It comes as something of a relief to finally play Loading Human, Untold Games’ anticipated virtual reality (VR) adventure title, on Project Morpheus. The developer has a long history of stating its intent to bring the videogame to PlayStation 4 with support for the head-mounted display (HMD), but it’s spent most of its existence as an Oculus Rift-only project. Finally, though, the team was able to showcase a port at E3 in June. Loading Human is making progress in terms of platforms, then, but the demo itself suggested Untold Games still has some kinks to work out.
Loading Human’s 3-minute E3 2015 demo takes place in the messy apartment of protagonist Prometheus, the same environment that anyone following the title will have already seen at past events. Rather than learning more about the plot, the player is simply given the chance to look around the area and interact with certain objects, only now using the PlayStation Move motion controllers instead of the Razer Hydras seen in the past.
That’s disappointing, given that it’s been well over a year since VRFocus last had a chance to see the videogame in action. At the same time, it’s somewhat understandable given the new hardware and Untold Games’ admirable reluctance to spoil its sci-fi story. Instead, this was a demo more concerned with acclimatisation. Rather than completing a task or defeating enemies, mastering the new controls was the challenge set here, as there are some glaring differences between the PlayStation Move and other controllers, the most notable being the lack of analogue sticks.
As you might imagine, this presents some real issues for a first-person videogame, but it’s something that Untold Games is tackling head-on. Two control schemes were on offer, with the first asking the player to twist that motion controllers to position their body. Easily the more preferable of the two was the second, in which Project Morpheus’ head-tracking essentially replaces the functions of the right analogue stick. Though in need of refinement, a few minutes with this scheme proved much more liberating than the first.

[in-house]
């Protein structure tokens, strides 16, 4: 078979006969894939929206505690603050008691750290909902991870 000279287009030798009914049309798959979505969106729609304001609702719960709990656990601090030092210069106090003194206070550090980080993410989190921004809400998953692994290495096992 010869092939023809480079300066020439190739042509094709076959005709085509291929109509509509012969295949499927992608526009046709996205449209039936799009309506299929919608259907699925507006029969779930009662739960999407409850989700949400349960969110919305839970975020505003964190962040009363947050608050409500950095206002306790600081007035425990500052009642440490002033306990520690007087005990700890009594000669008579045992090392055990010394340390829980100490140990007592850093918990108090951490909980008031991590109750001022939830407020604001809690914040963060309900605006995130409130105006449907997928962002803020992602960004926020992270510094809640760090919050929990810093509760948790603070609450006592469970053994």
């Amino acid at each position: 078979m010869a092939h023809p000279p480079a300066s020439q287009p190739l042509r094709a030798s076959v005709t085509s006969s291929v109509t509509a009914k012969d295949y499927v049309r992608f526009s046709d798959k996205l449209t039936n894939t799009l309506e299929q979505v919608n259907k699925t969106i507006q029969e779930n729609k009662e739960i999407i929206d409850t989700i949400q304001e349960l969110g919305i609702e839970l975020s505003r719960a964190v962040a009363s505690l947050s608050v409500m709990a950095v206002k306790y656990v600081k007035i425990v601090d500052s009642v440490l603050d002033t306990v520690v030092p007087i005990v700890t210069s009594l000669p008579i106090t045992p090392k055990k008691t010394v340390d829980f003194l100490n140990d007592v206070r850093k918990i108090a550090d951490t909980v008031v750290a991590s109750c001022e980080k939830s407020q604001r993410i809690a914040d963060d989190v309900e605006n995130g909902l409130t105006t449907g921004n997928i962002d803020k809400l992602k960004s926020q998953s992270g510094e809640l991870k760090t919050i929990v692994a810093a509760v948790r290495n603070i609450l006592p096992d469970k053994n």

Combining this with using the main Move button to walk forwards didn’t completely remove the longing for two analogue sticks, but wasn’t such a barrier to entry. That said, the 3-minute timer for the demo certainly didn’t do it any favours. Even for an experienced VR user, this wasn’t enough time to learn some of the more basic controls such as crouching, which the player would need to do to pick up objects on the floor. This created an inadvertent sense of urgency to simple tasks that needed to be practised rather than carried out as quickly as possible.
The demo did, however, demonstrate how Untold Games is making some smart contributions to the ongoing struggle for total immersion in first-person VR experience. When setting up the title, the player is able to select their height, which it will then use to give an approximation of arm length. Though choosing the wrong height can result in a messy experience, this is an interesting solution to an issue that few are yet to properly address. In fact, putting in the wrong height actually demonstrated the importance to solving this issue, as using elongated arms felt alien while shorter ones caused frustration and problems with positioning.
While this may have been more of a proof-of-concept showing for the Project Morpheus version than anything else, it’s way past time fans saw more from Loading Human. Untold Games’ work with motion control is looking to make for a promising first-attempt at true presence within a VR videogame but it needs still needs fine tuning. It also requires use cases that go beyond placing a vinyl on a record player or picking up a glass and pretending to drink from it. Loading Human is going to live and die by these interactions, and Untold Games will hopefully start showing its true potential in the near future.